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3 Ways to Communicate Your Feelings After a Miscarriage

Relationships, Family, Parenting, Women's Health, Therapist Guide
4 min read
couple holding pregnancy test with sad expressions

Although there have been more conversations lately about matters relating to fertility, the topic of miscarriage still feels taboo for many and can be one of the most isolating experiences birthing people can experience. A miscarriage occurs when a pregnancy is lost in the 1st trimester. That is, a baby does not survive past the 12th week of pregnancy. In every 100 pregnancies, about 10 to 20 will not survive according to Mayo clinic . It can be caused by health issues from the birthing parent or genetic anomalies in the baby. If this has occurred to you, you are not alone and it is not your fault!

How to Communicate Emotions After a Miscarriage

Talking about feelings can be a very tough aspect of communication. Add on complications like pregnancy loss and you may want the earth to open up and swallow you whole. However, there are some ways to get around this and my hope is that by the time you finish reading this, you will have some clarity about how to share your feelings after a miscarriage.

 

  • Write it down: Communicating feelings don’t always have to be verbal. Journaling is a great tool for pouring out your emotions. There is something powerful about getting into the flow of words from mind to pen and paper. If journaling is not your thing, you can also find a creative outlet like painting to pour out your emotions. The goal is to put the feelings down on something outside your mind so you’re not carrying it all in there.

 

  • Use “I” statements: Remember this is about you. Your words do not have to be perfectly put together or consist of full sentences. Using “I” statements gives you the opportunity to focus on yourself and lets others know how this has impacted you. It also gives you the chance to focus on what you need so you can communicate that to your support system. It can sound like: “I feel numb and I don’t know when that feeling will go away…I am scared this will happen again….I need you to hold me.” This is especially helpful in situations where there is a partner or spouse involved who may be trying to navigate their own feelings at the same time.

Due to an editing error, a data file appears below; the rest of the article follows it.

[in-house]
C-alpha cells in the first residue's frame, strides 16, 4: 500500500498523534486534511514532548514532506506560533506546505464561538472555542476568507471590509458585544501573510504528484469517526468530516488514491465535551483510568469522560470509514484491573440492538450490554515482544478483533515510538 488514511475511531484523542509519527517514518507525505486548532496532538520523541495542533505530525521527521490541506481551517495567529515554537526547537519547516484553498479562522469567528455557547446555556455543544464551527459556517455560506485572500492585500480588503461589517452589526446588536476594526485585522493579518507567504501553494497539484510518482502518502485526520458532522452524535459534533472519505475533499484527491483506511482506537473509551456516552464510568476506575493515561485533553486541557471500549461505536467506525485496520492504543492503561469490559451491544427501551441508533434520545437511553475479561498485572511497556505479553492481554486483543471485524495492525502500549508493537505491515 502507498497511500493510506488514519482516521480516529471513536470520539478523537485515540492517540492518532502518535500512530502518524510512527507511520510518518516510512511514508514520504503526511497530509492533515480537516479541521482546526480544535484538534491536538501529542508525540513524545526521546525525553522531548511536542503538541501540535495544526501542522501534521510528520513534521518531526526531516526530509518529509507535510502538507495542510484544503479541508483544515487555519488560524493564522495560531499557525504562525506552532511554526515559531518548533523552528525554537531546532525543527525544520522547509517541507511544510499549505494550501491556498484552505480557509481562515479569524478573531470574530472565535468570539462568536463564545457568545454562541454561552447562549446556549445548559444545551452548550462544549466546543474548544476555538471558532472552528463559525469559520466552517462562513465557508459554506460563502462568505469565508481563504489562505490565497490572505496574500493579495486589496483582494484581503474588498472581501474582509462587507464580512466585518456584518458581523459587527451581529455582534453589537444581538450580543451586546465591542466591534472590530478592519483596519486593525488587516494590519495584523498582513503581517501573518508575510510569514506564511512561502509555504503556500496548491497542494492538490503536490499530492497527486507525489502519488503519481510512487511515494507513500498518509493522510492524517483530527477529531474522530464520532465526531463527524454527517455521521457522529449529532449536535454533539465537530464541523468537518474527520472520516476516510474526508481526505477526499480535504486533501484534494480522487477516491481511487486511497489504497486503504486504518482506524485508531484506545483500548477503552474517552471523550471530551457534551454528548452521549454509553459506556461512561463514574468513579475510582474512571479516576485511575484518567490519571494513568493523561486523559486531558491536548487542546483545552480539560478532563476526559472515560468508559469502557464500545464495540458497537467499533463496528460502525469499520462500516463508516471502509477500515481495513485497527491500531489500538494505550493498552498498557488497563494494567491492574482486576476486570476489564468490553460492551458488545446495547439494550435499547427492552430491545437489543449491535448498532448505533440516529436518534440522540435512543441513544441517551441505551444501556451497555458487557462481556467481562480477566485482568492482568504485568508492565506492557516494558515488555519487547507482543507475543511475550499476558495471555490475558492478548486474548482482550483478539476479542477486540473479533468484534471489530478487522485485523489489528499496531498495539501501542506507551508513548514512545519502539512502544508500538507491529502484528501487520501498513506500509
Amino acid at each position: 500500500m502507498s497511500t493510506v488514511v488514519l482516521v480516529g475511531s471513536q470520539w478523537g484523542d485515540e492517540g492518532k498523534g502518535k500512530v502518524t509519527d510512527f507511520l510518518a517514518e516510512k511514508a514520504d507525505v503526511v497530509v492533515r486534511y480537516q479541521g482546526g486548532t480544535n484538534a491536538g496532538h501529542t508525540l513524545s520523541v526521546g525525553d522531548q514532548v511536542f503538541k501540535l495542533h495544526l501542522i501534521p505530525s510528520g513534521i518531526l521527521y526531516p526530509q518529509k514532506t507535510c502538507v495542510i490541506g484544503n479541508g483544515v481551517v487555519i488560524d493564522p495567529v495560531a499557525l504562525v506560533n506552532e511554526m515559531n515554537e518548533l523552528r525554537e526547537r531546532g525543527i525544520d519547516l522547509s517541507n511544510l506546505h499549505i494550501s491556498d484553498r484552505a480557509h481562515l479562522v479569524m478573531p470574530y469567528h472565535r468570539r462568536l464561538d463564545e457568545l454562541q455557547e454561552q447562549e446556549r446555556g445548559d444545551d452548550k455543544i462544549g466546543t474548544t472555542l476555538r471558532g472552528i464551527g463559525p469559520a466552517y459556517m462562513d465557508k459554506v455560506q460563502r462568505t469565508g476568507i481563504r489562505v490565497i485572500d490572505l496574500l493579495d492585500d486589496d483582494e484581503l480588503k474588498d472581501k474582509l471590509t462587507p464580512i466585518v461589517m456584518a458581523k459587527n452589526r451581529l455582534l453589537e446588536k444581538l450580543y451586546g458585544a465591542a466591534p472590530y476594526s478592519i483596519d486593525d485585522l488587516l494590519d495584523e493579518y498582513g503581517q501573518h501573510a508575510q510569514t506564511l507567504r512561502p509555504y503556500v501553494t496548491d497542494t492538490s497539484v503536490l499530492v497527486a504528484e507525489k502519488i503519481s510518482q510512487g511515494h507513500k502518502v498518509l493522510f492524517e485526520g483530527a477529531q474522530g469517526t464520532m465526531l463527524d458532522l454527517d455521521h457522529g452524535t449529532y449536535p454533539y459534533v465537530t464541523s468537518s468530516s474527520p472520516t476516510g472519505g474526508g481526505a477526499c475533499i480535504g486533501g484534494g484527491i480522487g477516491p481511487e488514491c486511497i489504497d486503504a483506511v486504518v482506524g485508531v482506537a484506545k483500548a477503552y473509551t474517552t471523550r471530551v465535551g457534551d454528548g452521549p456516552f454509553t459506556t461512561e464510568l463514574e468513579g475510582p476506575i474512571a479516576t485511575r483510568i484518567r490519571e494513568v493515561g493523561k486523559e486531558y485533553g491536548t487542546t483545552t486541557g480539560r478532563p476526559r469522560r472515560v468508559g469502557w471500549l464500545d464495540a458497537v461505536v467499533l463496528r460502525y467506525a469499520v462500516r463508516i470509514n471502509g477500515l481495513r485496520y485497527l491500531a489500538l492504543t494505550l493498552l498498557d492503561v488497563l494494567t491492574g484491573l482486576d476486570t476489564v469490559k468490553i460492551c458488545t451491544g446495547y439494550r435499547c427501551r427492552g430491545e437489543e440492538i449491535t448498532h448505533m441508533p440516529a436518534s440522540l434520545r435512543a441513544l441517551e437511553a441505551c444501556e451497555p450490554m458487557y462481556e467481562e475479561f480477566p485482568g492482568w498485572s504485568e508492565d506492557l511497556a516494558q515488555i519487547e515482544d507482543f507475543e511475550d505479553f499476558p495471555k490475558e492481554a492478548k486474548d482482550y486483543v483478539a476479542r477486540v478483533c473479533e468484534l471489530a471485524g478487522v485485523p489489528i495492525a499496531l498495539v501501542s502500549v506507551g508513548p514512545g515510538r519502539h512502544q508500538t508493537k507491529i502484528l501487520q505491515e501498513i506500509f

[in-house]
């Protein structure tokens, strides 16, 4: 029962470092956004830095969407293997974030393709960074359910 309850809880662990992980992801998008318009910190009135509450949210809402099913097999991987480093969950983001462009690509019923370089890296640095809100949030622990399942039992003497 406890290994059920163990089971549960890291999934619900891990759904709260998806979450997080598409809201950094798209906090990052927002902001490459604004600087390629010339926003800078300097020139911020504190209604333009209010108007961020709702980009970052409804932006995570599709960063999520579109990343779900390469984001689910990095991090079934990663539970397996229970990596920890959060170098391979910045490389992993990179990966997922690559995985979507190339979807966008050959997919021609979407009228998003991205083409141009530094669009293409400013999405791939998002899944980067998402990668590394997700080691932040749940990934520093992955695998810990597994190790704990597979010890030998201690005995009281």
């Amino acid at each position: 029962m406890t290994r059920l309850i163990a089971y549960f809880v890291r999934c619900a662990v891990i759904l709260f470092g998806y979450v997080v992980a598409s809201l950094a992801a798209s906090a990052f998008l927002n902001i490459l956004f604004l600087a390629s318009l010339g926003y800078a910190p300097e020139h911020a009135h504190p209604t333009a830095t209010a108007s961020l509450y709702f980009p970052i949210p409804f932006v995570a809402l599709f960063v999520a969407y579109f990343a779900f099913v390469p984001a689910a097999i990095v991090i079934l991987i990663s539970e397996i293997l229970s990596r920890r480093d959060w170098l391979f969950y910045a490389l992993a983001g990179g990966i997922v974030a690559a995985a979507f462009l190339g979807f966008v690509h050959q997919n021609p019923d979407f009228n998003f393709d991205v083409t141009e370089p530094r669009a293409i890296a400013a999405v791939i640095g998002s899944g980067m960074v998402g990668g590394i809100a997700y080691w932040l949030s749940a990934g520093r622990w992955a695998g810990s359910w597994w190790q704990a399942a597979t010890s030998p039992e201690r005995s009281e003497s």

• Bring up your emotions with people you trust: You may experience feelings of shock, grief, numbness or anger or you may not know you are feeling at all. This can be a very delicate time for you so you have to be intentional about who you communicate your feelings with. It is helpful to have people who can listen and empathize with you. If you feel you don’t have anyone you trust in your life, a therapist can fill that space for you. A therapist can also help you put words to the feelings you may be having.

 

Timing is everything. If you find yourself struggling to find words soon after suffering a miscarriage, that may not be the time to try to communicate your feelings. It is important to give yourself grace until you are able to gather your thoughts. Take a moment with yourself and a deep breath to allow yourself to settle into your feelings. Then ask yourself, “What am I feeling right now?”

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About the author: Phebe Brako-Owusu is a Washington based Licensed Marriage and Family Therapist (Licensed in WA & DC). Her personal experiences with infertility and miscarriage have made her passionate about supporting clients who are experiencing similar struggles. She is also an immigrant from Ghana who supports immigrants as they build a home away from home. She works with adults, families and couples. She is the founder and CEO of 253 Therapy and Consult, a group practice offering both telehealth and in-person services in University Place, WA. Learn more about Phebe and see more of her work on her Frame profile.